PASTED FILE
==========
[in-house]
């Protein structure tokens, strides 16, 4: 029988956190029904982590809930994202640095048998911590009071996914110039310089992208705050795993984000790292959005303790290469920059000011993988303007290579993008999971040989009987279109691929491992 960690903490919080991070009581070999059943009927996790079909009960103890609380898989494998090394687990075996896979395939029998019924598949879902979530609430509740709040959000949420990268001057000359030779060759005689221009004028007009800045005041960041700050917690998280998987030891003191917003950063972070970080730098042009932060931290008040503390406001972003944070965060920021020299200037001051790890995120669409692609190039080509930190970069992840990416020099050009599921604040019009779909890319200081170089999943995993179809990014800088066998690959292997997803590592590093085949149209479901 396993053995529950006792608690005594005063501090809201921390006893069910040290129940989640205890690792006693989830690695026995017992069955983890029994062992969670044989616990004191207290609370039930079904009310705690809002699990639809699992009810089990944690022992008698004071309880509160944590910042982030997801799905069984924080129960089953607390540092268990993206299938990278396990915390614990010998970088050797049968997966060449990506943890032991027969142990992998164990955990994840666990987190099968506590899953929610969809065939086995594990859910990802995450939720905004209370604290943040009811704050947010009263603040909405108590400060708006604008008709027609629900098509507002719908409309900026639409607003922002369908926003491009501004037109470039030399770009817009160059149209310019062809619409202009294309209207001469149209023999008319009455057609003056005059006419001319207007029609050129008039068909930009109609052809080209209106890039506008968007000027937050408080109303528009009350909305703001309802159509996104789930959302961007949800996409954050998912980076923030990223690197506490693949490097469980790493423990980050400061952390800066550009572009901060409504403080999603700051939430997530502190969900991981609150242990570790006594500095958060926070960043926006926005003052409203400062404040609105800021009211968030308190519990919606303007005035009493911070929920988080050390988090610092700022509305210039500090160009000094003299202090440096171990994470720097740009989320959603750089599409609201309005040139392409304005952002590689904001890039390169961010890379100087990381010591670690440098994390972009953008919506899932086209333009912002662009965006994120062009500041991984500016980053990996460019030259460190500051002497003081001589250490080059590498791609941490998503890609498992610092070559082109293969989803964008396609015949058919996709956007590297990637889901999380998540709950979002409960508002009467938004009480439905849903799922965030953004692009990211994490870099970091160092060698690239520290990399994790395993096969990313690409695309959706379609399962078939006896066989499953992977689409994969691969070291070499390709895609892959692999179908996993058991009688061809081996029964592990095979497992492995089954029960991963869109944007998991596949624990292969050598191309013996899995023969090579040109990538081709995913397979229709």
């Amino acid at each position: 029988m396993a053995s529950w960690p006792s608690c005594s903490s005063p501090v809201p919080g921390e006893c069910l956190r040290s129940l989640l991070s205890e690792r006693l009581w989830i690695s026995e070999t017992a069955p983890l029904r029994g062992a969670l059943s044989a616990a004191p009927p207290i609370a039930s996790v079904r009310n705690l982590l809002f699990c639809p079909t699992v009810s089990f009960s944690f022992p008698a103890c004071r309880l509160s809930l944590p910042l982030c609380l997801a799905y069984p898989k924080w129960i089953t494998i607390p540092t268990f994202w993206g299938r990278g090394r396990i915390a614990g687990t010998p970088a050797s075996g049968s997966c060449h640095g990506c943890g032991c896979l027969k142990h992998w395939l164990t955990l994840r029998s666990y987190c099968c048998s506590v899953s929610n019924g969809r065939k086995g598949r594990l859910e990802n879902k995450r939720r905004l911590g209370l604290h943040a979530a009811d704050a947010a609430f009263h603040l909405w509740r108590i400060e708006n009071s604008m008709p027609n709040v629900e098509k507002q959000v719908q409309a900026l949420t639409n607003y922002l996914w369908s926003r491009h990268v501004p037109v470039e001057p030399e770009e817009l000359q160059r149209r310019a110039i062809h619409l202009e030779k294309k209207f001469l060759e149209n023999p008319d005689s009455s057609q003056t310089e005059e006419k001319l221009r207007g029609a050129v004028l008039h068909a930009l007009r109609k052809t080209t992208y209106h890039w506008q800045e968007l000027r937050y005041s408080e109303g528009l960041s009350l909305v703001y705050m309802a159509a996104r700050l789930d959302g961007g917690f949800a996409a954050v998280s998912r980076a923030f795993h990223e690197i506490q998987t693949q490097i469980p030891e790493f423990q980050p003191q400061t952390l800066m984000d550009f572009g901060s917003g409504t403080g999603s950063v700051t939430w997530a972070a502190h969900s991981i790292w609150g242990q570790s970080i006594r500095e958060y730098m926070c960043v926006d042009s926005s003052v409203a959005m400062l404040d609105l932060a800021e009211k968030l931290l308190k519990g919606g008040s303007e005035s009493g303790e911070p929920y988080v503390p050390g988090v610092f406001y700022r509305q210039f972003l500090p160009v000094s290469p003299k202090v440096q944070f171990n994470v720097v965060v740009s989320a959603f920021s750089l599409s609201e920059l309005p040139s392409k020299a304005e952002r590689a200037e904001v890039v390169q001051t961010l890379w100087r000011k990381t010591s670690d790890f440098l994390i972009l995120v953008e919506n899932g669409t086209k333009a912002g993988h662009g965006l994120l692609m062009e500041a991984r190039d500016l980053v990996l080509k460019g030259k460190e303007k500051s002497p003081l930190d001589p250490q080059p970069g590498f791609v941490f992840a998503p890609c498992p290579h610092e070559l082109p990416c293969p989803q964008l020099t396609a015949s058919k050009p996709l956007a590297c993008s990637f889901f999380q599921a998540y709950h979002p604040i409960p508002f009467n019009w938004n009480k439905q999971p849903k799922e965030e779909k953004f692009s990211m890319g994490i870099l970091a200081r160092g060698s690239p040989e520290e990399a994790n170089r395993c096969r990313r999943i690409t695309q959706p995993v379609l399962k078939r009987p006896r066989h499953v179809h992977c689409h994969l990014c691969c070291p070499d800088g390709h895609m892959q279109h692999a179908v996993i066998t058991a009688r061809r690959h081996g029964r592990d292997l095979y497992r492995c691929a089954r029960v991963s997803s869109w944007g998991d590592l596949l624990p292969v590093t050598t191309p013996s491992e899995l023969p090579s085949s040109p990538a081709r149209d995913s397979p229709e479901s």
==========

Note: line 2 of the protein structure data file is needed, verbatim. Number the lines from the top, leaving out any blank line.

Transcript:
């Protein structure tokens, strides 16, 4: 029988956190029904982590809930994202640095048998911590009071996914110039310089992208705050795993984000790292959005303790290469920059000011993988303007290579993008999971040989009987279109691929491992 960690903490919080991070009581070999059943009927996790079909009960103890609380898989494998090394687990075996896979395939029998019924598949879902979530609430509740709040959000949420990268001057000359030779060759005689221009004028007009800045005041960041700050917690998280998987030891003191917003950063972070970080730098042009932060931290008040503390406001972003944070965060920021020299200037001051790890995120669409692609190039080509930190970069992840990416020099050009599921604040019009779909890319200081170089999943995993179809990014800088066998690959292997997803590592590093085949149209479901 396993053995529950006792608690005594005063501090809201921390006893069910040290129940989640205890690792006693989830690695026995017992069955983890029994062992969670044989616990004191207290609370039930079904009310705690809002699990639809699992009810089990944690022992008698004071309880509160944590910042982030997801799905069984924080129960089953607390540092268990993206299938990278396990915390614990010998970088050797049968997966060449990506943890032991027969142990992998164990955990994840666990987190099968506590899953929610969809065939086995594990859910990802995450939720905004209370604290943040009811704050947010009263603040909405108590400060708006604008008709027609629900098509507002719908409309900026639409607003922002369908926003491009501004037109470039030399770009817009160059149209310019062809619409202009294309209207001469149209023999008319009455057609003056005059006419001319207007029609050129008039068909930009109609052809080209209106890039506008968007000027937050408080109303528009009350909305703001309802159509996104789930959302961007949800996409954050998912980076923030990223690197506490693949490097469980790493423990980050400061952390800066550009572009901060409504403080999603700051939430997530502190969900991981609150242990570790006594500095958060926070960043926006926005003052409203400062404040609105800021009211968030308190519990919606303007005035009493911070929920988080050390988090610092700022509305210039500090160009000094003299202090440096171990994470720097740009989320959603750089599409609201309005040139392409304005952002590689904001890039390169961010890379100087990381010591670690440098994390972009953008919506899932086209333009912002662009965006994120062009500041991984500016980053990996460019030259460190500051002497003081001589250490080059590498791609941490998503890609498992610092070559082109293969989803964008396609015949058919996709956007590297990637889901999380998540709950979002409960508002009467938004009480439905849903799922965030953004692009990211994490870099970091160092060698690239520290990399994790395993096969990313690409695309959706379609399962078939006896066989499953992977689409994969691969070291070499390709895609892959692999179908996993058991009688061809081996029964592990095979497992492995089954029960991963869109944007998991596949624990292969050598191309013996899995023969090579040109990538081709995913397979229709």